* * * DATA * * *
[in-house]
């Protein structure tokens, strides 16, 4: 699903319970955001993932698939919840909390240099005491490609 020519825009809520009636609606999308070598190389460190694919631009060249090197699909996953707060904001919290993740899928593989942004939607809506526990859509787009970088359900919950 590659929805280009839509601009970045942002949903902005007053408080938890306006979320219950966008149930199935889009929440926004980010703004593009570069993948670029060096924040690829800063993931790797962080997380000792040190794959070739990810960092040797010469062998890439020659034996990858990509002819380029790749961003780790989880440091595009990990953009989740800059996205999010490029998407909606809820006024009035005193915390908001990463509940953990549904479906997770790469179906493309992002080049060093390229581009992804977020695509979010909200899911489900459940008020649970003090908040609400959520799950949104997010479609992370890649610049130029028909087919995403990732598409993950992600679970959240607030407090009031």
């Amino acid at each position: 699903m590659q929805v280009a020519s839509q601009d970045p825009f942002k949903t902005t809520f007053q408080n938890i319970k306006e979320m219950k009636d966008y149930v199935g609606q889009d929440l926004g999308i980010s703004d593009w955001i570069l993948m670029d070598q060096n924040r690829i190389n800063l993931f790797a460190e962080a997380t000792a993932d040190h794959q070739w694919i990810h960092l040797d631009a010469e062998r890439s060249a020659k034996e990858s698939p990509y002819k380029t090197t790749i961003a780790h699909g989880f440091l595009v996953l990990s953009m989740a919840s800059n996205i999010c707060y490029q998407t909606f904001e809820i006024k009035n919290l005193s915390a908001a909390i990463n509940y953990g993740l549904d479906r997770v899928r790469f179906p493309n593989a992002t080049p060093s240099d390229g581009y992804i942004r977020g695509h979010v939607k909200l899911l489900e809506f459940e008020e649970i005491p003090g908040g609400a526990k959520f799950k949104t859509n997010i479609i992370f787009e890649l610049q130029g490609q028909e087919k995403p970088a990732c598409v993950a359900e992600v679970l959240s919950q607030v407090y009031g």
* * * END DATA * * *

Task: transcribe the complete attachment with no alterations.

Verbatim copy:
[in-house]
């Protein structure tokens, strides 16, 4: 699903319970955001993932698939919840909390240099005491490609 020519825009809520009636609606999308070598190389460190694919631009060249090197699909996953707060904001919290993740899928593989942004939607809506526990859509787009970088359900919950 590659929805280009839509601009970045942002949903902005007053408080938890306006979320219950966008149930199935889009929440926004980010703004593009570069993948670029060096924040690829800063993931790797962080997380000792040190794959070739990810960092040797010469062998890439020659034996990858990509002819380029790749961003780790989880440091595009990990953009989740800059996205999010490029998407909606809820006024009035005193915390908001990463509940953990549904479906997770790469179906493309992002080049060093390229581009992804977020695509979010909200899911489900459940008020649970003090908040609400959520799950949104997010479609992370890649610049130029028909087919995403990732598409993950992600679970959240607030407090009031």
């Amino acid at each position: 699903m590659q929805v280009a020519s839509q601009d970045p825009f942002k949903t902005t809520f007053q408080n938890i319970k306006e979320m219950k009636d966008y149930v199935g609606q889009d929440l926004g999308i980010s703004d593009w955001i570069l993948m670029d070598q060096n924040r690829i190389n800063l993931f790797a460190e962080a997380t000792a993932d040190h794959q070739w694919i990810h960092l040797d631009a010469e062998r890439s060249a020659k034996e990858s698939p990509y002819k380029t090197t790749i961003a780790h699909g989880f440091l595009v996953l990990s953009m989740a919840s800059n996205i999010c707060y490029q998407t909606f904001e809820i006024k009035n919290l005193s915390a908001a909390i990463n509940y953990g993740l549904d479906r997770v899928r790469f179906p493309n593989a992002t080049p060093s240099d390229g581009y992804i942004r977020g695509h979010v939607k909200l899911l489900e809506f459940e008020e649970i005491p003090g908040g609400a526990k959520f799950k949104t859509n997010i479609i992370f787009e890649l610049q130029g490609q028909e087919k995403p970088a990732c598409v993950a359900e992600v679970l959240s919950q607030v407090y009031g």